Also, even though competitions won't help you develop as a mathematician, I still think it was a good experience for me to get out of school for a day and hang out with a bunch of other math nerds. That part of it was a lot more valuable than the competition itself.
I haven't done math competitions, but I feel the same way about programming competitions. I don't think I'm a better programmer because of the competitions. But I do think spending 4 hours, 2-3 days a week in a room with other programmers who were also there voluntarily made me much better. It's not like I stopped focusing on my own projects or coursework and did this instead. It was just an additional 12 hours a week of practice and socializing.
Some problems were hilariously artificial too. I still remember one, where 10-year-old Suzie had a lemonade stand and had been keeping track of her profits each day. You needed to find the 3 consecutive days in which she had made the most total profit. The catch? It needed to run in less than 1 second and the largest case could (which means it will) be n=9999999. (I may be off by an order of magnitude).
Little Suzie had been running her lemonade for well over 27,000 years apparently, but would throw a tantrum if it took more than 1 second to compute her answer.
While you may be correct with respect to actual day-to-day programming, I'm 100% sure that programming competitions make you a much stronger interviewer for typical software developer interviews.
I've never competed in programming competitions, but I've seen the types of questions they ask, and many if not most of the interviews I've experienced recently use the exact same kinds of questions. And in some cases, even the exact same questions!
Create a function that returns true or false if _.
Followed by far more hand holding that I was expecting, but most people got the idea fairly quickly. Only person who failed wanted to add a lot of print statements for no reason. And then did not respond to help.
IMO, good interview questions are such that most people pass. I mean your bringing them in so asking something you had to google is a waste of time. The goal should be to minimize false negatives while still removing some people.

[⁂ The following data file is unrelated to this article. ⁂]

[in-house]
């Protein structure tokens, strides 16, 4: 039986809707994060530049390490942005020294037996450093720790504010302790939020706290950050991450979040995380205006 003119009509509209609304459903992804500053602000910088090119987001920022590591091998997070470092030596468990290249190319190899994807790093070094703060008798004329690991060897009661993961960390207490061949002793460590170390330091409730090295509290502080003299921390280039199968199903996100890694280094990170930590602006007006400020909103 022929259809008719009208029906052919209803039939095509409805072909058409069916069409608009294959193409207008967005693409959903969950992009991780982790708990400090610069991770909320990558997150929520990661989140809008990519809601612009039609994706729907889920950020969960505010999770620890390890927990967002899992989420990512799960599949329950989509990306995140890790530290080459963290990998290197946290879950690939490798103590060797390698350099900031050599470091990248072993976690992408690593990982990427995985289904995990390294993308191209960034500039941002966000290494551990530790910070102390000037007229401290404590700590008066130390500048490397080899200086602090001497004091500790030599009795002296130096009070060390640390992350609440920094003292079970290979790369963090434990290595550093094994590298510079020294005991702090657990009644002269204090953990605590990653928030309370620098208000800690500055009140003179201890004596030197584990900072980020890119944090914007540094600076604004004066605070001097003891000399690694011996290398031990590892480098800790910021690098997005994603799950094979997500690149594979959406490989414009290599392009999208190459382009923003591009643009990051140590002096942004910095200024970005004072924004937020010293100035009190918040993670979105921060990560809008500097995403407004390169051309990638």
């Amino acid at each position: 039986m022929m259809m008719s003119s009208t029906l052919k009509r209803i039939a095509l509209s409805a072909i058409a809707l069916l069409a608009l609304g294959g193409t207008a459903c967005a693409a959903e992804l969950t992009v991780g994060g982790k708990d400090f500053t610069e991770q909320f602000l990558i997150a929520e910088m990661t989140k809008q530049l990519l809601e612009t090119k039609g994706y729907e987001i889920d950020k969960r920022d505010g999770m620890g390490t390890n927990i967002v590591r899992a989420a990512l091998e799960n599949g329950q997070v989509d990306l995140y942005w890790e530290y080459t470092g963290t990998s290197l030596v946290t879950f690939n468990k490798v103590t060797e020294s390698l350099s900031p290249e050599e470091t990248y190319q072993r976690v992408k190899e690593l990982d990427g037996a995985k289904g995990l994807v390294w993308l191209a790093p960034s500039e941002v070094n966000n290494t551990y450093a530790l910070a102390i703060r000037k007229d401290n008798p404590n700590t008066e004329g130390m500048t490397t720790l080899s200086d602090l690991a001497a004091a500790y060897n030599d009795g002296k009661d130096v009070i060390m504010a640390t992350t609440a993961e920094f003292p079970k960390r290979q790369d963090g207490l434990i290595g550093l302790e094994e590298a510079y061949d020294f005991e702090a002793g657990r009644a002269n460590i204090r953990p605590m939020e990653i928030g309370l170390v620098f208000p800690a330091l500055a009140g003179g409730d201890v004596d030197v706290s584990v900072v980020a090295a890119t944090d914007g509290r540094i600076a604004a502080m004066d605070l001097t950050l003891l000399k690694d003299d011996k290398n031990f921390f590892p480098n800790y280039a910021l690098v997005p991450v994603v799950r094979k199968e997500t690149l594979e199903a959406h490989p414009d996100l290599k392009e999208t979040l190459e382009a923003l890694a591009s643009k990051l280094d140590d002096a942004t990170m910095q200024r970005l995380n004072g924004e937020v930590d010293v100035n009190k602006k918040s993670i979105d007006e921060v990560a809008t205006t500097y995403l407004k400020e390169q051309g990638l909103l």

The classic what is an Object, what is an Interface is just filler that tells you little. And very technical questions have ridiculous false negative rates. So, just softball an easy code problem, ask about background and fit, and call it a day.
PS: Remember you're interviewing people for a reason. When a good fit backs out you lose not just time but potentially a great coworker.
That said, you're right. Just this week I interviewed someone with almost 30 years experience, some of it dev, architect, some management, for a pure developer role, and gave him "Write a function(n) that takes an integer and gives you the nth number in the Fibonacci sequence." Got very angry and said he didn't know the algorithm, so I drew it on the board and explained it (red flag for someone who was a former "scrum master" not knowing what the Fibonacci sequence was), and he told me that it was arbitrary and academic and a waste of time. I asked him to do it anyway since it was to see his style and approach, and he got mad and left. Most junior devs solve this problem in ten-fifteen minutes, and I consider it actually more of an interactive ice breaker to get us both standing and talking rather than a stumper.
Junior devs were more recently in school, which is the last time such knowledge is needed. If you have actual technical challenges relevant to your work, why not take that hint and shift the interview to something that might possibly come up on the job and that isn't trivial for a junior dev?